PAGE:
Ask the average person in any part of the world what are the top 17 issues that will change the future of the world and, most likely, you will get a blank stare. These global tipping points are summed up in the United Nations Sustainable Development Goals (SDGs), adopted by 193 countries in 2015, that outline the most urgent priorities we must address to save humanity and our planet.
However, the majority of us don’t realize how much these global goals could impact our future and why we need to get involved.
The fact is, international policymakers and the development community understand the goals, but the public, by and large, do not. This isn’t surprising: the UN and its partners often fail to communicate in plain language their importance to the people who have the biggest stake in their success.
For example, one of the goals is to end hunger, achieve food security and improved nutrition, and promote sustainable agriculture. Human life depends on food and the unsustainable use of our natural resources is leading to global food shortages, skyrocketing food prices and deepening nutrition deficits. Food quality is directly linked to our health; we will see cancer and obesity rates go up. Everything is interconnected but the goals lay out a roadmap of how we must act.
This week, governments are meeting at the UN to discuss if we are on target to reach the goals by 2030. Increasing public awareness and engagement is a major concern. It has been two years since these issues were identified and goals and targets were set. However, governments are still grappling with how to raise awareness for them and mobilize support.
This is where the UN knows that it has a communication problem. In 2015, United Nations University issued a “Jargon Buster” mobile app that deciphers more than 250 acronyms and converts various concepts around the SDGs into plain language. That’s good, but in order for governments and UN officials to engage deeply with the general public, they need a more comprehensive approach that reaches out to people in different areas, simply and directly.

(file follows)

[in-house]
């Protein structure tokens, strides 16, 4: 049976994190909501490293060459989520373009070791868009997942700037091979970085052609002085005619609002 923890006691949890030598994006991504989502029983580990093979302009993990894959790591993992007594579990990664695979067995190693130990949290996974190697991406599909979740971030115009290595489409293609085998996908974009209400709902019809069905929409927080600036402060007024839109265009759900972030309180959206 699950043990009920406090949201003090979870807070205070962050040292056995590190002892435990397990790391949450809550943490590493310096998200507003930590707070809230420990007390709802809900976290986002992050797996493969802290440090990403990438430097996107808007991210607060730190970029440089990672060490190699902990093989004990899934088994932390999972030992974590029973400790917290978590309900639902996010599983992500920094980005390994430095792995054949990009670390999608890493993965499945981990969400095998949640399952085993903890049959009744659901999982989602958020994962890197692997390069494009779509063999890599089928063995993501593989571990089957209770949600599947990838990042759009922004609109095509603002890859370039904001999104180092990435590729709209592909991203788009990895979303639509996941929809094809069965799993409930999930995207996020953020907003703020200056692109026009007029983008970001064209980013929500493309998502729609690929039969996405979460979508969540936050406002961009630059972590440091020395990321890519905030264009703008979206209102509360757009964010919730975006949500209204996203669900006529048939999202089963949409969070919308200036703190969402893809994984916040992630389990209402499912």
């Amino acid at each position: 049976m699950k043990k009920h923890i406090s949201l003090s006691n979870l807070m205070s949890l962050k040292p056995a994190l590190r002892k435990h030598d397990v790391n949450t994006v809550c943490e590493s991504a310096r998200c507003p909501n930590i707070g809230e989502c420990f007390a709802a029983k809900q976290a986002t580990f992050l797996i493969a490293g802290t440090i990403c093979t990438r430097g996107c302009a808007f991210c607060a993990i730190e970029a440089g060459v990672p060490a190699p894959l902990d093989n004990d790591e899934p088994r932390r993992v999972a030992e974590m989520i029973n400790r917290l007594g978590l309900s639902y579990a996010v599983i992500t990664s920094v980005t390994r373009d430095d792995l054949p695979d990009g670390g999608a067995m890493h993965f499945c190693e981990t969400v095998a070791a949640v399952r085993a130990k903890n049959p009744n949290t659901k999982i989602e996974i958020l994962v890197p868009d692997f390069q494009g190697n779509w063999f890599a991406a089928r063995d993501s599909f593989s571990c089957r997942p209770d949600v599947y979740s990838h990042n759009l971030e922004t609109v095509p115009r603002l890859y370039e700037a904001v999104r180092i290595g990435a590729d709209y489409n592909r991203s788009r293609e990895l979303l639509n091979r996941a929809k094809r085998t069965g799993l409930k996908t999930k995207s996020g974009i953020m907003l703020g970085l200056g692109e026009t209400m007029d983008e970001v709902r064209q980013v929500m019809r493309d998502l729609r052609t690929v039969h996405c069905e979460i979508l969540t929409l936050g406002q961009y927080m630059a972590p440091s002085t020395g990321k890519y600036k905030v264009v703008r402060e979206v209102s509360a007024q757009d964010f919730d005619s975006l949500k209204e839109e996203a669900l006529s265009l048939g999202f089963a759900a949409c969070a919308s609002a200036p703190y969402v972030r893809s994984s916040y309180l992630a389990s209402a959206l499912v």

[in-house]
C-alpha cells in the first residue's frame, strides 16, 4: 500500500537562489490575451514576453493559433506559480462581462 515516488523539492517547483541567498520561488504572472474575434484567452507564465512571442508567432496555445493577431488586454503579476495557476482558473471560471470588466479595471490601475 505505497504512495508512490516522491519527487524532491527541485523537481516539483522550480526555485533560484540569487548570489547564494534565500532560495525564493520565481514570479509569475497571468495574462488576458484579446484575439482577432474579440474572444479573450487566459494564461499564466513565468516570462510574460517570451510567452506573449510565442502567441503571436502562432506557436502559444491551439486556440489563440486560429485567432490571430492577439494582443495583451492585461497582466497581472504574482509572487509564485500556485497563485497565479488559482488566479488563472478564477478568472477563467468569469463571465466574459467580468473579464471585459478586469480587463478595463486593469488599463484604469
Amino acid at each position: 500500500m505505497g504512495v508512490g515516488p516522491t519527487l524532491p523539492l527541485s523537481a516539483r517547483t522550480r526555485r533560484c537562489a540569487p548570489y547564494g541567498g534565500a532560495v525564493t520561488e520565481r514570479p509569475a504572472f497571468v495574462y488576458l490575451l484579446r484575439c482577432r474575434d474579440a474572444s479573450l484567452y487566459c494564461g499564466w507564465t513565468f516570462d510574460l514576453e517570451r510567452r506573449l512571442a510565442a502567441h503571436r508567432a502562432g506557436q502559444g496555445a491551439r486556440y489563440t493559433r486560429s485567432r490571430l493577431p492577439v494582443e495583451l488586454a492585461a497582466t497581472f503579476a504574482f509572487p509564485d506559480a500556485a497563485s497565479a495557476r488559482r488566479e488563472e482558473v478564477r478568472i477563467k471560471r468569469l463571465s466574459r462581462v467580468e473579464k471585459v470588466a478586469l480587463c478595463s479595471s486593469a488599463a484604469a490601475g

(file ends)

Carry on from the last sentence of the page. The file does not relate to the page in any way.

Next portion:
On a positive note, civil society - those of us who are not government or UN officials representing different sectors of society - turned out in record numbers for the global meeting at the UN and has been actively engaged. It is civil society that works alongside local communities, has on-the-ground experience and holds governments accountable for their commitments.
While 44 governments will report on their progress towards achieving the SDGs, thousands of community leaders, academic and policy experts and nongovernmental organizations will be there to provide their perspective on the reality.
This transparency is an important development. But we can’t hold governments accountable and protect our rights if we don’t care about the SDGs. It has to be a two-way street.
Last year, the non-profit Corporate Citizenship published a study on the SDGs in which Unilever CEO Paul Polman said that the ‘Sustainable Development Goals are the fundamental cornerstone to secure future economic and business growth…It is not possible to have a strong, functioning business in a world of increasing inequality, poverty and climate change.”
It’s a strong, easy to understand, statement from a business leader. Yet, we are mainly failing to communicate the extent of good that these goals are trying to achieve and the huge opportunity before us to the widest community possible.
We have an ethical responsibility to help those who lack basic necessities. The popular mindset that we should look to our own interests is a shortsighted lie in the face of the interconnectedness of the social, economic and environmental issues addressed by SDGs. They each impact us in a very personal way and are a wake-up call to participate.
We must do our part as citizens of our countries and the world. We must hold our government officials accountable. We must encourage business to engage for the sake of future markets and the good of their customers. We must encourage our neighbors to understand what the SDGs are and explain to them that they don’t just impact people far away whom they don’t know, but affect us directly.
Those of us who have voices must make it clear why the SDGs matter, because – in the plainest language possible – if we don’t, the planet that supports us will very soon simply fail to sustain us. It is in our best interest – just as it is in governments’ best interests –to get more people to care about the SDGs. We can, and must, do better.